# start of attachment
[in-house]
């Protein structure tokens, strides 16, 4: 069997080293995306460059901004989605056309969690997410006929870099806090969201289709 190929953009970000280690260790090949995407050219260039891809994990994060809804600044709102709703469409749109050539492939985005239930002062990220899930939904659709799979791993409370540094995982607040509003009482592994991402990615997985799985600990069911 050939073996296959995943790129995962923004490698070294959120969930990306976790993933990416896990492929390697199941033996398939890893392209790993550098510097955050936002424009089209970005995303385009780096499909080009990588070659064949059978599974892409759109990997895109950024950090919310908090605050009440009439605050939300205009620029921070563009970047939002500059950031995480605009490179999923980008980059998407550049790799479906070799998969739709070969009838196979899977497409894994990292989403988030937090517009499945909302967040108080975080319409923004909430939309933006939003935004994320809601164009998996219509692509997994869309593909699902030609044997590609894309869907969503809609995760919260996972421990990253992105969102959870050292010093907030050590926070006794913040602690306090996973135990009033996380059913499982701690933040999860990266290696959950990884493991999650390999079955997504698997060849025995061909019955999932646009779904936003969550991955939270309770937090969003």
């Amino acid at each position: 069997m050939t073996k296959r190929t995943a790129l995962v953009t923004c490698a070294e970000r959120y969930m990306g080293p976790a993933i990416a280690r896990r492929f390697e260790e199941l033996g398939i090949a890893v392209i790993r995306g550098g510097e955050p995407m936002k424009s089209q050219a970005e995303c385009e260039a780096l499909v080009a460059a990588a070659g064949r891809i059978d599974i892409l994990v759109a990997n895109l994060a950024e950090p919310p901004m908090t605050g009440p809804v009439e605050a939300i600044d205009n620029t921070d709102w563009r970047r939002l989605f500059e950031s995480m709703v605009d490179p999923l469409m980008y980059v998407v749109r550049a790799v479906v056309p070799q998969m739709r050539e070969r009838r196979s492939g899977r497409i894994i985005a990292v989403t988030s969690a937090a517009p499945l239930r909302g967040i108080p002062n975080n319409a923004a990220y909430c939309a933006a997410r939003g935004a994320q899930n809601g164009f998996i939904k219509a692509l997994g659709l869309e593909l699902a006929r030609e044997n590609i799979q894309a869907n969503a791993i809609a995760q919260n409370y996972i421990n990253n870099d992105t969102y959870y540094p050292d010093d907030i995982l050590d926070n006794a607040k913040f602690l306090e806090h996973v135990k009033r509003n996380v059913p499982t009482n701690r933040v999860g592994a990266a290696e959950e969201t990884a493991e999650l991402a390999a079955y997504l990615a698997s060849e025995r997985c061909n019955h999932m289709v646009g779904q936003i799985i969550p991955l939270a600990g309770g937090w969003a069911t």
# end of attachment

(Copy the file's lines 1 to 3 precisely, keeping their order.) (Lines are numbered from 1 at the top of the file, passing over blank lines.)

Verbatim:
[in-house]
């Protein structure tokens, strides 16, 4: 069997080293995306460059901004989605056309969690997410006929870099806090969201289709 190929953009970000280690260790090949995407050219260039891809994990994060809804600044709102709703469409749109050539492939985005239930002062990220899930939904659709799979791993409370540094995982607040509003009482592994991402990615997985799985600990069911 050939073996296959995943790129995962923004490698070294959120969930990306976790993933990416896990492929390697199941033996398939890893392209790993550098510097955050936002424009089209970005995303385009780096499909080009990588070659064949059978599974892409759109990997895109950024950090919310908090605050009440009439605050939300205009620029921070563009970047939002500059950031995480605009490179999923980008980059998407550049790799479906070799998969739709070969009838196979899977497409894994990292989403988030937090517009499945909302967040108080975080319409923004909430939309933006939003935004994320809601164009998996219509692509997994869309593909699902030609044997590609894309869907969503809609995760919260996972421990990253992105969102959870050292010093907030050590926070006794913040602690306090996973135990009033996380059913499982701690933040999860990266290696959950990884493991999650390999079955997504698997060849025995061909019955999932646009779904936003969550991955939270309770937090969003």
């Amino acid at each position: 069997m050939t073996k296959r190929t995943a790129l995962v953009t923004c490698a070294e970000r959120y969930m990306g080293p976790a993933i990416a280690r896990r492929f390697e260790e199941l033996g398939i090949a890893v392209i790993r995306g550098g510097e955050p995407m936002k424009s089209q050219a970005e995303c385009e260039a780096l499909v080009a460059a990588a070659g064949r891809i059978d599974i892409l994990v759109a990997n895109l994060a950024e950090p919310p901004m908090t605050g009440p809804v009439e605050a939300i600044d205009n620029t921070d709102w563009r970047r939002l989605f500059e950031s995480m709703v605009d490179p999923l469409m980008y980059v998407v749109r550049a790799v479906v056309p070799q998969m739709r050539e070969r009838r196979s492939g899977r497409i894994i985005a990292v989403t988030s969690a937090a517009p499945l239930r909302g967040i108080p002062n975080n319409a923004a990220y909430c939309a933006a997410r939003g935004a994320q899930n809601g164009f998996i939904k219509a692509l997994g659709l869309e593909l699902a006929r030609e044997n590609i799979q894309a869907n969503a791993i809609a995760q919260n409370y996972i421990n990253n870099d992105t969102y959870y540094p050292d010093d907030i995982l050590d926070n006794a607040k913040f602690l306090e806090h996973v135990k009033r509003n996380v059913p499982t009482n701690r933040v999860g592994a990266a290696e959950e969201t990884a493991e999650l991402a390999a079955y997504l990615a698997s060849e025995r997985c061909n019955h999932m289709v646009g779904q936003i799985i969550p991955l939270a600990g309770g937090w969003a069911t």